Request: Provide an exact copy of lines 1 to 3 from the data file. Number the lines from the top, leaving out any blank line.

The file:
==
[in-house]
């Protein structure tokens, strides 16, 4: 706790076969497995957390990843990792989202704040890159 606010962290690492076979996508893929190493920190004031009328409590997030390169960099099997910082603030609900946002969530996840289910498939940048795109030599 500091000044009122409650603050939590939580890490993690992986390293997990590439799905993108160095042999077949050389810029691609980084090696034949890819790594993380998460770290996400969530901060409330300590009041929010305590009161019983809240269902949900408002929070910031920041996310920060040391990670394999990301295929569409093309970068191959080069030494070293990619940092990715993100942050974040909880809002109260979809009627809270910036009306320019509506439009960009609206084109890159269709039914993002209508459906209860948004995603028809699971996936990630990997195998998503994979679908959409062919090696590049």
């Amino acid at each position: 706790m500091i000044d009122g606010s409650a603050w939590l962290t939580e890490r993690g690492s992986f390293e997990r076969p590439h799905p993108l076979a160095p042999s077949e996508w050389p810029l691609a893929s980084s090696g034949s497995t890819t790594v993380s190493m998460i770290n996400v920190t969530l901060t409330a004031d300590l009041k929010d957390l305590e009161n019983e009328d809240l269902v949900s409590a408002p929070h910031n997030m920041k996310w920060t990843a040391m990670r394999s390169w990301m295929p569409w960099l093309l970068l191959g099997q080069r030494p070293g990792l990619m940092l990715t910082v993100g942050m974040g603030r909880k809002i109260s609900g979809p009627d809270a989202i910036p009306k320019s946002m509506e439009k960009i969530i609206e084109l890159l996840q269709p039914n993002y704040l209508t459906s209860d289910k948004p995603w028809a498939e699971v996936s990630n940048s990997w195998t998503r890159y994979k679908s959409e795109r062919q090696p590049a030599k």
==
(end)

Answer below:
[in-house]
């Protein structure tokens, strides 16, 4: 706790076969497995957390990843990792989202704040890159 606010962290690492076979996508893929190493920190004031009328409590997030390169960099099997910082603030609900946002969530996840289910498939940048795109030599 500091000044009122409650603050939590939580890490993690992986390293997990590439799905993108160095042999077949050389810029691609980084090696034949890819790594993380998460770290996400969530901060409330300590009041929010305590009161019983809240269902949900408002929070910031920041996310920060040391990670394999990301295929569409093309970068191959080069030494070293990619940092990715993100942050974040909880809002109260979809009627809270910036009306320019509506439009960009609206084109890159269709039914993002209508459906209860948004995603028809699971996936990630990997195998998503994979679908959409062919090696590049």
């Amino acid at each position: 706790m500091i000044d009122g606010s409650a603050w939590l962290t939580e890490r993690g690492s992986f390293e997990r076969p590439h799905p993108l076979a160095p042999s077949e996508w050389p810029l691609a893929s980084s090696g034949s497995t890819t790594v993380s190493m998460i770290n996400v920190t969530l901060t409330a004031d300590l009041k929010d957390l305590e009161n019983e009328d809240l269902v949900s409590a408002p929070h910031n997030m920041k996310w920060t990843a040391m990670r394999s390169w990301m295929p569409w960099l093309l970068l191959g099997q080069r030494p070293g990792l990619m940092l990715t910082v993100g942050m974040g603030r909880k809002i109260s609900g979809p009627d809270a989202i910036p009306k320019s946002m509506e439009k960009i969530i609206e084109l890159l996840q269709p039914n993002y704040l209508t459906s209860d289910k948004p995603w028809a498939e699971v996936s990630n940048s990997w195998t998503r890159y994979k679908s959409e795109r062919q090696p590049a030599k």